Blaze - Silicon Messiah review
|Release date:||May 2000|
01. Ghost In The Machine
03. Silicon Messiah
04. Born as A Stranger
05. The Hunger
06. The Brave
08. Reach For The Horizon
09. The Launch
10. Stare At The Sun
11. The Day I Fell To Earth [South American & Japanese bonus]
12. Motherfuckers R Us [South American bonus]
13. Steel [South American bonus]
14. Interactive Track [South American bonus]
Pandora's Box agape it stares, the Silicon Messiah roams the world.
The infamous Blaze Bayley, also known as the 'Bruce Dickinson-substitute' and 'the dude responsible for two crappy albums' proved to be a very talented and determined person who on top of everything slapped Maiden right in the face with his album 'Silicon Messiah.' Blaze felt disappointed with himself after leaving Maiden and had decided to end his career as a musician were it not for a couple of letters from fans around the world which encouraged him to continue in a solo career.
In reality, the album came out just about when 'Brave New World' was released. And be it reality, everyone was stunned at how Blaze hatched out of his shell and wrote the best Heavy Metal album of the year.
Overall, the sound differs from what we used to know in Iron Maiden, although one can note a similar galloping in 'The Launch' and 'Stare at the sun.' The heavy opening of 'Ghost in the Machine' gives this extra conceptual vibe of the album and poses the question of how a world works in the presence of proliferating computers.
This being the first Blaze album, it is evident that some songs have a more experimental character. 'Evolution' continues the saga from 'Ghost of the Machine' and accumulates the gravity of the sound- yet this song is abundant on catchy riffs and frankly; its alien-like ending gives me a shiver. Another song of an experimental character is 'Reach for the Horizon.' This song is just a mediocre creation that has nothing to do with the entire album and should not have been granted a place.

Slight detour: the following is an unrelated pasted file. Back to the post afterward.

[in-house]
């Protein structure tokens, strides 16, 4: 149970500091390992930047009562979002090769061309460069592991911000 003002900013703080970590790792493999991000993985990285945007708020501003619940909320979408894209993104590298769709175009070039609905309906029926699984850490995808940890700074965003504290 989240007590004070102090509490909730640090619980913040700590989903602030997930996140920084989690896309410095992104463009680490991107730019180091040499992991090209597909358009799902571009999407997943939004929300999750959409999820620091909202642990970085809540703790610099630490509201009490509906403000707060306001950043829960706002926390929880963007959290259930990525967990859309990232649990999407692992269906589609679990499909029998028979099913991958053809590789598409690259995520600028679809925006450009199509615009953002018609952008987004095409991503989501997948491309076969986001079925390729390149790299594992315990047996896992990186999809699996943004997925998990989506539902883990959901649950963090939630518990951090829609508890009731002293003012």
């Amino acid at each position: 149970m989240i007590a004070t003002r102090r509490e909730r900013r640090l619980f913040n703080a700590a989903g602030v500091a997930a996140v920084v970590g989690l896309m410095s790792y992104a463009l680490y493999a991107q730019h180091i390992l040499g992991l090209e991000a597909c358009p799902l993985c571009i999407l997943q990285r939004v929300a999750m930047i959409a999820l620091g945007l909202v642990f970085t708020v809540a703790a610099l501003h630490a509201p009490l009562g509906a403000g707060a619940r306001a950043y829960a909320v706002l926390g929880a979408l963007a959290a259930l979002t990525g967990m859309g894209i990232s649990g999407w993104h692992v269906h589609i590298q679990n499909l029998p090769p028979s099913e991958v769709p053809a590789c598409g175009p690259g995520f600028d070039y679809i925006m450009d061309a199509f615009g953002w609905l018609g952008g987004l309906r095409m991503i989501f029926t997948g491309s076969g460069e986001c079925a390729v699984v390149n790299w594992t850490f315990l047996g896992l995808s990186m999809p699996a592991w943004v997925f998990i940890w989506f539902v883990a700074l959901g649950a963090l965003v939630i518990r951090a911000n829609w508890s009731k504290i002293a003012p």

The epicentre of the album, 'Silicon Messiah,' shakes its surroundings. The song imposes philosophical issues such about freedom and a warped lyric 'Computing your future, so therefore I am' scutters in the song. Similarly, 'Identity' creates an atmosphere of questioning about the self and its identification in a world of uniformity.
It is not until 'Born as a Stranger' before one really starts liking this album - the fastest, most captivating and melodic song in the album. There's not much to say about this song, for it talks for itself. One fact worth mentioning: I have successfully converted nu metalheads to heavy metalheads only through this song. One song that is somewhat the competitor of 'Born as a Stranger,' is 'The Brave' - a very fast song where one can almost feel the lashing of the drums. 'The Brave' is definitely a very lyrical song with a degree of seriousness. The third adrenaline-siphoning headbanging-type of song is 'The Launch.' As its name implies, the song is about determination - always pushing the limits one level higher.
'The Hunger' is one of the lengthiest songs in 'Silicon Messiah.' It is slow and one can note the anger in Blazes words of 'I am on the outside, always looking in.'. The song is about an emptiness which one is hungry to fulfil: the emptiness of isolation.
The finale, the very sapphire of the album is 'Stare at the Sun.' Being one of the most memorable songs, 'Stare at the Sun' is the song in which Blaze employs his voice with most power, most demand and it is a sheer loss of mind not to taste what this masterpiece feels like. It is rare for violins to be used in heavy metal, but Stare at the Sun's violin composition only adds a touch of brilliance that polishes the intro only to make it more exceptional.
It is always a pleasure listening to the whole album and indeed there is something special about it. This more philosophical aspect is for you to determine.
|Hated and scoffed at by most people when he was in Iron Maiden, and now congratulate as singer in his new band, that's not very fair if you ask me.
First of all, I did like what he did in Maiden. I really think he helped them a lot. Sure maybe he isn't a Bruce (Dickinson) but he is surely good and gave Maiden a kick in the right direction.
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